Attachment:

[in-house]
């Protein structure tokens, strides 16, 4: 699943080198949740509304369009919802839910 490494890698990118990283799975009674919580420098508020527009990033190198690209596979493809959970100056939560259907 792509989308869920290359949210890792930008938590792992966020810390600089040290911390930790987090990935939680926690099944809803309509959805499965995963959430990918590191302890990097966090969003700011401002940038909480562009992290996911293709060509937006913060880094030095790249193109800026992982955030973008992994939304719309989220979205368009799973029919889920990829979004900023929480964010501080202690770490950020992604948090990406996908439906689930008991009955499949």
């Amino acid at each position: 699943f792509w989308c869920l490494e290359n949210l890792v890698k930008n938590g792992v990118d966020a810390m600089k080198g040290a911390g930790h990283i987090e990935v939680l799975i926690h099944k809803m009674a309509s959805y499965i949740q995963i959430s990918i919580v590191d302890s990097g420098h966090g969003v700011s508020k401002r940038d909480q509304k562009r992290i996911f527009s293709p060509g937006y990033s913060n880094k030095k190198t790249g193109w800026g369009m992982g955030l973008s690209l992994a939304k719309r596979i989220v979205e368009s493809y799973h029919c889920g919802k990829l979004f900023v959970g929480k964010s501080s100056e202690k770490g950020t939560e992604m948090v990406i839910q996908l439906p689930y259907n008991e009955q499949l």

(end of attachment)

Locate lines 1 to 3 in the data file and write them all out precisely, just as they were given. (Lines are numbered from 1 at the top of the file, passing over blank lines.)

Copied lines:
[in-house]
């Protein structure tokens, strides 16, 4: 699943080198949740509304369009919802839910 490494890698990118990283799975009674919580420098508020527009990033190198690209596979493809959970100056939560259907 792509989308869920290359949210890792930008938590792992966020810390600089040290911390930790987090990935939680926690099944809803309509959805499965995963959430990918590191302890990097966090969003700011401002940038909480562009992290996911293709060509937006913060880094030095790249193109800026992982955030973008992994939304719309989220979205368009799973029919889920990829979004900023929480964010501080202690770490950020992604948090990406996908439906689930008991009955499949």
């Amino acid at each position: 699943f792509w989308c869920l490494e290359n949210l890792v890698k930008n938590g792992v990118d966020a810390m600089k080198g040290a911390g930790h990283i987090e990935v939680l799975i926690h099944k809803m009674a309509s959805y499965i949740q995963i959430s990918i919580v590191d302890s990097g420098h966090g969003v700011s508020k401002r940038d909480q509304k562009r992290i996911f527009s293709p060509g937006y990033s913060n880094k030095k190198t790249g193109w800026g369009m992982g955030l973008s690209l992994a939304k719309r596979i989220v979205e368009s493809y799973h029919c889920g919802k990829l979004f900023v959970g929480k964010s501080s100056e202690k770490g950020t939560e992604m948090v990406i839910q996908l439906p689930y259907n008991e009955q499949l």